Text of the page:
Thursday, October 25, 2012 | By David Blair | The last time I was in Somalia, I marvelled at the sight of three cargo ships sailing with brazen confidence along the Indian Ocean coast near Mogadishu. Were they not risking capture by pirates? Well, the latest figures confirm that Somalia’s pirates are in retreat. According to the International Maritime Bureau, the number of attacks has fallen by two thirds since last year. There was only one attempted hijacking in the third quarter of 2012. In the first nine months of this year, 70 incidents of piracy took place, compared with 199 in the same period of 2011.
Why has this happened? Partly because of a big naval deployment off Somalia’s coast. A small armada of warships from countries across the world now operates in the Indian Ocean and the Gulf of Aden. In addition, normal merchant ships now bristle with private security guards, making them far more able to look after themselves. All this has made piracy a far riskier business.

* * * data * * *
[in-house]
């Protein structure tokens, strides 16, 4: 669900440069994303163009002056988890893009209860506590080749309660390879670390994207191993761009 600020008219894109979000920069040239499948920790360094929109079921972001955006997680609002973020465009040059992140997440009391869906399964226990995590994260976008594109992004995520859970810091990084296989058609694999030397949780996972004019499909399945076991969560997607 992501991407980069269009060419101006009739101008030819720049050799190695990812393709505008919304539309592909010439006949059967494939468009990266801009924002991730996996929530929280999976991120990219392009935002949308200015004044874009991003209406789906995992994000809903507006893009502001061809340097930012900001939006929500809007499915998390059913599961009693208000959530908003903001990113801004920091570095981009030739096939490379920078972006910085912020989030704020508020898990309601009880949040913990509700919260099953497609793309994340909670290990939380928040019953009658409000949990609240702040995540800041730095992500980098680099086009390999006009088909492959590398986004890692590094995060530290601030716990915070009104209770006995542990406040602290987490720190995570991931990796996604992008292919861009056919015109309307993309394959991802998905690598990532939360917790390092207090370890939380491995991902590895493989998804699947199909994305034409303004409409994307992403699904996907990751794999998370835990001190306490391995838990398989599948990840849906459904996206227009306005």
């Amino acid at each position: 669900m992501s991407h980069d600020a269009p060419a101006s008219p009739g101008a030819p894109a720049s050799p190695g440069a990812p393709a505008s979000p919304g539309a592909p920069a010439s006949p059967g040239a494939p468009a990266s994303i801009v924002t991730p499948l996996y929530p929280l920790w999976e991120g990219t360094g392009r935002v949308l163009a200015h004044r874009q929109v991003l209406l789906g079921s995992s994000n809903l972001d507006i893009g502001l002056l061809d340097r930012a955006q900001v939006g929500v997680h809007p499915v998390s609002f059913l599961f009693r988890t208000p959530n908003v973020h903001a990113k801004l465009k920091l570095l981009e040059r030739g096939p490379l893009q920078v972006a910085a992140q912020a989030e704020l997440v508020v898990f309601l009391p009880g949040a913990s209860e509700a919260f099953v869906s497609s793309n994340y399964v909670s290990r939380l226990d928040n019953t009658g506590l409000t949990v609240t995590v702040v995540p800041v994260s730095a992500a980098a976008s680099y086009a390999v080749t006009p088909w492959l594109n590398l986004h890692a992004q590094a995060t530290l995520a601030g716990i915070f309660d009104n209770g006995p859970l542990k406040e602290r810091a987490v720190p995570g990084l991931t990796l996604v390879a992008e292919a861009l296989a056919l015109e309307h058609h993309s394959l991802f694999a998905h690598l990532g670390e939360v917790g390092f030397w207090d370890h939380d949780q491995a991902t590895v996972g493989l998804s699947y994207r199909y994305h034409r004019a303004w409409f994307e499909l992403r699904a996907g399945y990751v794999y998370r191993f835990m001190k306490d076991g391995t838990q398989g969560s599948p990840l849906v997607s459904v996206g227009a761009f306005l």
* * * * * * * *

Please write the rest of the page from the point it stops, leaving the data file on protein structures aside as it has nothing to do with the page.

There may also be a prosaic explanation: the weather this year has apparently been unusually bad. The pirates could be staying at home because the seas are too rough.
But the big question is whether the return of some measure of stability to areas of southern Somalia, notably Mogadishu, is also having an impact. Today, al-Shabaab, the al-Qaeda affiliate that once dominated southern Somalia, has been expelled from the capital and reduced to a largely rural insurgency, albeit one that still controls many thousands of square miles. Meanwhile, the country’s official Government is steadily extending its influence, backed by the African Union soldiers who can take the lion’s share of the credit for defeating al-Shabaab. It’s too early to say whether the restoration of some form of governance in southern Somalia is bearing down on piracy. If that does turn out to be the case, then Somalia will have genuinely turned a corner.
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